The little girl was nine years old at the time.
Her mother had a boyfriend.
He liked the little girl way too much, eventually branding her as his “property.”
That is where Bikers Against Child Abuse, BACA, came rolling in.
That was the beginning of one of the success stories told by Macaw and Cricket, to BACA members who gave a presentation to 18 Centralia Kiwanians August 23, at the Centralia Golf and Social Club.
Those are not the two ladies’ real names.
All BACA members assume pseudonyms “Its protection for us, if we go to court and people get upset,” Cricket said. “The perpetrator might find out who we are and come after us.”
She said the kids are given “biker names,” too. “We don’t know their real names and they don’t know ours.”
She said they are not like the groups portrayed in the television show, “Sons of Anarchy,”
“They are a motorcycle club We are an organization. We are a 501C-3 nonprofit organization, formed to help kids.”
BACA was started in 1995, by John Paul Lilly, a child therapist at Brigham Young University, Cricket said.
“He saw some pieces missing in to our support system for kids. . . He was raised in a biker community. There was an eight-year-old kid,” she said. “so scared of his perpetrators that he would not leave his home. He got to thinking, ‘I wonder what I could do, I wonder what bikers could do. They came around and made friends with this little boy and made him feel protected.”
She said the child eventually began to feel protected and a member of a family.
“Within a couple months the kid was outside riding his bike around, laughing and everything.”
BACA, she said is put together so its members can fill in where law enforcement can’t.
“When a child is terrified and a perpetrator is being clever about when he is trying to get to the child. . . The police can’t be there all the time, but we can.”
Missouri was the third state to start a BACA chapter, she said. It now has 12 chapters. Macaw and Cricket’s, Mid-Missouri BACA, covers 17 counties. It is in 47 states and 17 countries. “We are the largest biker organization in the world.”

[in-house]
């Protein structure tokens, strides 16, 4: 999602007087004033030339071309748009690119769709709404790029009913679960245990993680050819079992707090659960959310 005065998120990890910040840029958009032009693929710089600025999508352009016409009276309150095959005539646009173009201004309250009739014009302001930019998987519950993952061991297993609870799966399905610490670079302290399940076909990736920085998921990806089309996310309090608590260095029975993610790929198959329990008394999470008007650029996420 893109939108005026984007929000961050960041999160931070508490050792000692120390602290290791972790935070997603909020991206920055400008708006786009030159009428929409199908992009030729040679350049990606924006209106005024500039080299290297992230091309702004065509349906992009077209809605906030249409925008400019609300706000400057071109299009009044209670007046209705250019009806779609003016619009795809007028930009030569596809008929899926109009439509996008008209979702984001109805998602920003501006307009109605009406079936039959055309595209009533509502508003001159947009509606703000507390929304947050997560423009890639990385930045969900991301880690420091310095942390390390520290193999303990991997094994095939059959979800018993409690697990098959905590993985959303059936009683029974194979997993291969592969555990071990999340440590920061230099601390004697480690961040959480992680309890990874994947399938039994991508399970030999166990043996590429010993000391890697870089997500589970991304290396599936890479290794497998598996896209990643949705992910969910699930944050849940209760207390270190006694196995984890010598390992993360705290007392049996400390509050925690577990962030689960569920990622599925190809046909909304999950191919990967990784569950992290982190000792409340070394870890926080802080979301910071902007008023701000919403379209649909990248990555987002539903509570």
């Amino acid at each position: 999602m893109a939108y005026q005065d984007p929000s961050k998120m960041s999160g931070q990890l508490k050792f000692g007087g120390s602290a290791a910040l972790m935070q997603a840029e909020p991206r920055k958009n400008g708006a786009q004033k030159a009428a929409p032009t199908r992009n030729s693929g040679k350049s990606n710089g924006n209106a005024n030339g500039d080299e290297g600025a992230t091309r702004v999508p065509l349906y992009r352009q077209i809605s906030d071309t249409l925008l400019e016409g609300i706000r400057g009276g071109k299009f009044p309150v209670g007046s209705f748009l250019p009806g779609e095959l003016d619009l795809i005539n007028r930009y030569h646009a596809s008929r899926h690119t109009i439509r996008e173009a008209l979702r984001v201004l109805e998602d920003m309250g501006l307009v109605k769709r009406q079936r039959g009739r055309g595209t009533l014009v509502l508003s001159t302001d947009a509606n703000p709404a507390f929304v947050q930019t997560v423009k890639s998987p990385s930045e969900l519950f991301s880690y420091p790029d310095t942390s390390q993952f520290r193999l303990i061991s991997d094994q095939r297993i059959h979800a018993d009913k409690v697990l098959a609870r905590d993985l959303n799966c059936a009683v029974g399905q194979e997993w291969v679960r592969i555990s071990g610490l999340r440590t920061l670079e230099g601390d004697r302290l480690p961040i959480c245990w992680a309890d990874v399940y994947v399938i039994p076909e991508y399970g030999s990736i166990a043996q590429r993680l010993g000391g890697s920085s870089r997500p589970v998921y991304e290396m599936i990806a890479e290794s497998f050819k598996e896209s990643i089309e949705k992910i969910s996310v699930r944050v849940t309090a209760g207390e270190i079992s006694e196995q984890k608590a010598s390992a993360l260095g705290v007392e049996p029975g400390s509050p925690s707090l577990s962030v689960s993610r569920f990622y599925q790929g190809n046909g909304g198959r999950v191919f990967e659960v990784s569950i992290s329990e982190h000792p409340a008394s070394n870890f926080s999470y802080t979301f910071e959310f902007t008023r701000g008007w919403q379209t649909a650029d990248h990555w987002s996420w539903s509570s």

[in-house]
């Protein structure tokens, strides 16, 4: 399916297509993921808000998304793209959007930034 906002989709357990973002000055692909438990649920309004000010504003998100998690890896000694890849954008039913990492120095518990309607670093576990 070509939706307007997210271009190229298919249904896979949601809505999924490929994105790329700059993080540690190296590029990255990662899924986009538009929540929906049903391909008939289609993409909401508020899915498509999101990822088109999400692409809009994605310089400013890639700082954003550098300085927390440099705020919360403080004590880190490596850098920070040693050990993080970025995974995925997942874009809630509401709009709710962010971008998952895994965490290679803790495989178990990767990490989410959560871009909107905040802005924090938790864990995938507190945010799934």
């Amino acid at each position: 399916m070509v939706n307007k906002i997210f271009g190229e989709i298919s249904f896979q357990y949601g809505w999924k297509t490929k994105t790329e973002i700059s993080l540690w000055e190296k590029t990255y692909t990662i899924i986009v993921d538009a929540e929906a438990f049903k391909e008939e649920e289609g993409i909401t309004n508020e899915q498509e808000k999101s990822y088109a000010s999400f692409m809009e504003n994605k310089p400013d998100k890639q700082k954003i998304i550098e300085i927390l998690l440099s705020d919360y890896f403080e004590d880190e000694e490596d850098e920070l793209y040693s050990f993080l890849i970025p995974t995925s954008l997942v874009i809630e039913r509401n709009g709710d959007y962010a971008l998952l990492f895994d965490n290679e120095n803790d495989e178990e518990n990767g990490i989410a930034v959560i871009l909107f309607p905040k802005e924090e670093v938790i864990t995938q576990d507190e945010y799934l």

Besides protection, she said BACA helps with therapy.
“Many kids that go through the courts don’t qualify for therapy funding,” she said.
That she said, is where the majority of their funding goes.
“We are all volunteers,” Cricket said.
BACA riders do not receive reimbursement for gas, food or lodging, she said.
According to their website bacaworld.org. “B.A.C.A. also finances a therapy assistance fund to support children’s therapy when they are left without resources. B.A.C.A. contracts with licensed therapists known for their expertise in working with children and pays them a discounted rate for their services. The therapy assistance fund is also used to help finance activities that will help empower the child to feel more secure in their environment. Examples are karate lessons, cheerleader camp etc. No one in B.A.C.A. is ever compensated for their efforts in B.A.C.A. 100 percent of all monies donated to B.A.C.A. goes to support the Mission.”
Social workers, police, school officials and family members refer the children who need BACA’s help, Cricket said.
“Anybody who knows a child that has a case,” she said. “We have to have a case number for them.”
Somebody can call their toll-free number 800-455-0677, or contact a child liaison.
The child liaison takes a fellow BACA member and visit the child’s residence.
They talk to the child and the parents about what they do, which includes a video.
If everybody is agreeable BACA sets up what they call a “Level 1” visit.
That is mass visit to the child’s home.
“We get as many of us together as we can on the bikes. We roll in in front of the kid’s house,” she said. “We have different things we present him with.”
According to the website, those include:
B.A.C.A. mementos such as a vest, patches, pins, a stuffed B.A.C.A. bear or monkey, a blanket, and toys to give the child a sense of security and belonging. The vest has a small patch on the back that identifies the child as part of our B.A.C.A. family.”